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Briggs & Stratton Corporation Message Board

  • sevenfiguresoon sevenfiguresoon Aug 18, 2003 10:41 AM Flag

    Authorized shares

    They have 60 millions authorized shares...plenty for a 2:1 split, since they only have 21 million outstanding.

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    • Good Luck reaching sevenfigures soon. Just pointing out that this thing has moved way up.

    • And you're point is...that Cramer bought stocks that have since gone down? Hasn't everyone in the last three years?

      Only problem with your theory is that his portfolio makes money because of consistent money management and risk management. You take profits as you go so you don't give back all of your gains.

      It's not for everyone, but works well for my personality. And I make money at it, so if you make money following "value investing" rules, go for it. More power to you.

      My own opinion is that fundamentals are only a part of the equation. An important part, but still only a part.

      Ahh, the eternal argument. :-)


      One last thing. Take a look at the above link. This should explain part of what I am talking about.

    • I understand that this is a reasonably priced stock, but it is a lawnmower engine company. I had been looking for an exit, and then the blackout occurs and gives me a spike to sell into. Additionally, the insider sales looked rather significant to me, with a few insiders holding very little stock. Plus they exercised their options and sold for very little profit. Hardly an endorsement.

    • And you should take some off at 40% gains. I don't blame you and I'd do the same.

      But this isn't momentum investing, either. The China stocks--those are momentum "investing" if you can even apply that word. But BGG is a solid earnings performance investment.

      Good luck to you buffetman.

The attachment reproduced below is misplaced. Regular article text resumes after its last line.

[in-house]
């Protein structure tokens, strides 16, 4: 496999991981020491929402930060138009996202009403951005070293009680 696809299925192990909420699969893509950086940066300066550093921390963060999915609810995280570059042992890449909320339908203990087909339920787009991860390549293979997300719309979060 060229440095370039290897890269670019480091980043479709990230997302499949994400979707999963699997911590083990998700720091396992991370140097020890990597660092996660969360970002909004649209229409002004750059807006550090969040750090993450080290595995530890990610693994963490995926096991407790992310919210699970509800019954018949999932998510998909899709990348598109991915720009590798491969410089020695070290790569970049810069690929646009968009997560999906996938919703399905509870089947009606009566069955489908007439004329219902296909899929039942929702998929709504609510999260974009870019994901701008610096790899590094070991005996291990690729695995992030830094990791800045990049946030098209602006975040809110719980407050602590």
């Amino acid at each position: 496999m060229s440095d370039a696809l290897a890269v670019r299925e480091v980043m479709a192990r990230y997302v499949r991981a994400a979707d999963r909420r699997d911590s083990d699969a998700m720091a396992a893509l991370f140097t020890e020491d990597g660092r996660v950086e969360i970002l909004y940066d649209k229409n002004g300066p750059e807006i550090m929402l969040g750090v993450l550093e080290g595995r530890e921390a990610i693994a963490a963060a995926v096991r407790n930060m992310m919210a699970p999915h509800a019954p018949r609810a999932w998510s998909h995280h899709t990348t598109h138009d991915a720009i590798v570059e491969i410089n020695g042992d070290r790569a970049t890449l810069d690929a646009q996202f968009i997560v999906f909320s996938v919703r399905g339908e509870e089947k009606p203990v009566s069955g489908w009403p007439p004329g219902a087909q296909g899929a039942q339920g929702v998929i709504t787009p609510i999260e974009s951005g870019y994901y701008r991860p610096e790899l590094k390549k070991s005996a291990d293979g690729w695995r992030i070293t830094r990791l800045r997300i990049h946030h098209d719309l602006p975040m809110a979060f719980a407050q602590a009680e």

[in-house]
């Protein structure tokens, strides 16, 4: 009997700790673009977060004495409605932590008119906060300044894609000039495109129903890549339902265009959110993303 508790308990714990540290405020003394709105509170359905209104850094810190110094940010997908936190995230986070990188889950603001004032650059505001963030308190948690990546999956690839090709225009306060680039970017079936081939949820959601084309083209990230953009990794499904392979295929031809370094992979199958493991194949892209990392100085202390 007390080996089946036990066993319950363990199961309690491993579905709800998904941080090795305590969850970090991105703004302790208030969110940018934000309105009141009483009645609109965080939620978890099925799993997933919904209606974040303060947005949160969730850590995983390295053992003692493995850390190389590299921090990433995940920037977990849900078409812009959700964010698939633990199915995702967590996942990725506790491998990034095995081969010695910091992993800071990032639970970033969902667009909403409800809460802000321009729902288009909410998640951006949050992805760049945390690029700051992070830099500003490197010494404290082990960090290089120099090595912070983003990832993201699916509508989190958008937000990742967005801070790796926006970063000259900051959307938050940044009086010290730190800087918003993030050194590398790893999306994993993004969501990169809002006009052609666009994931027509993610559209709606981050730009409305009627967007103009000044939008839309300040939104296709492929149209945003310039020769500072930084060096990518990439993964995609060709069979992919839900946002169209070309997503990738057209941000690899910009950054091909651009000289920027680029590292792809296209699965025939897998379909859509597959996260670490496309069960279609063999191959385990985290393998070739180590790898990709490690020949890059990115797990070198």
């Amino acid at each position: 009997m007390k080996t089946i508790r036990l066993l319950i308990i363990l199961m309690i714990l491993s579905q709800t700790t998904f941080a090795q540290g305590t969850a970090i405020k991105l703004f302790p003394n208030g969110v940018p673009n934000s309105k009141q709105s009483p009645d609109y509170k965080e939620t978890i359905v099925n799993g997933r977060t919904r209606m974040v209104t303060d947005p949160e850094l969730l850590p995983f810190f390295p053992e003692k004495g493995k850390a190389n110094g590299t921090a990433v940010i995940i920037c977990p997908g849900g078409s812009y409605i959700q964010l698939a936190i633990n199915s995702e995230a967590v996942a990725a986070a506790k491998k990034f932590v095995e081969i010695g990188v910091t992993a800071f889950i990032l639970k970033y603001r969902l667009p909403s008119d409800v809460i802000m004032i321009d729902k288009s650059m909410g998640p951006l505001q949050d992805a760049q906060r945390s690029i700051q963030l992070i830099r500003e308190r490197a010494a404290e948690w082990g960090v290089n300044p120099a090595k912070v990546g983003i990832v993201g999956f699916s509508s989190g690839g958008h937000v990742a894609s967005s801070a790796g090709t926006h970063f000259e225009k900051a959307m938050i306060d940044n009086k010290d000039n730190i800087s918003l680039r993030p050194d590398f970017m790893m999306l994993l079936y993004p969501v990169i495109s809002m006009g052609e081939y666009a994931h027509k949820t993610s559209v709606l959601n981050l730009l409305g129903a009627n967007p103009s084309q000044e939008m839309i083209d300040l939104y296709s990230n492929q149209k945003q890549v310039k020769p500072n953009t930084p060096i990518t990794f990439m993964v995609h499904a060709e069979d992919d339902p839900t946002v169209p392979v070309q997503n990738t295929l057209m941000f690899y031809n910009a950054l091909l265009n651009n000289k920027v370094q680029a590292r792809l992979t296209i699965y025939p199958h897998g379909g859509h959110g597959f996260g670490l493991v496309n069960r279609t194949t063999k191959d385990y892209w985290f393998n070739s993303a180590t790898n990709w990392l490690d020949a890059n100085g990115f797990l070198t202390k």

• I guess that is why the insiders dumped last week, so they could do a split.

      • 1 Reply to wbuffettman
      • Hmmm...give today's column a spin...


        RealCommentary from
        More Factors Than Fear Drive Insider Sales
        Monday August 18, 9:20 am ET
        By James J. Cramer

        Corporate insiders are like you and me. They don't want to give back their gains. They, too, have learned from the past. They have that new, positive casino mentality -- take something off the table -- that didn't exist in the 1990s.

        I write this not from a "don't worry about insider selling" viewpoint, but more of a recognition that greed cost you so much in the last go-round with the bull that it's human nature to expect more selling as prices rise. The idea that there is more insider selling now than at any time in the last year makes sense: Prices are higher now than at any time in the last year.

        That, plus the lowering of capital gains rates, has insiders thinking, "Better take some profits now before they are taken away."

        I have never put much stock in following "insider selling" as a method of making money. I always put a lot of stock in insider buying. You only buy for one reason: You think your stock is going higher. You sell for a million reasons: debts, options that might otherwise be lost, estate planning and a fear of losing gains.

        The articles and columns being written right now presume that only the latter is the raison d'etre.

        That's just false, and it's the reason I simply refuse to turn less enthusiastic about the market after reading these stories.

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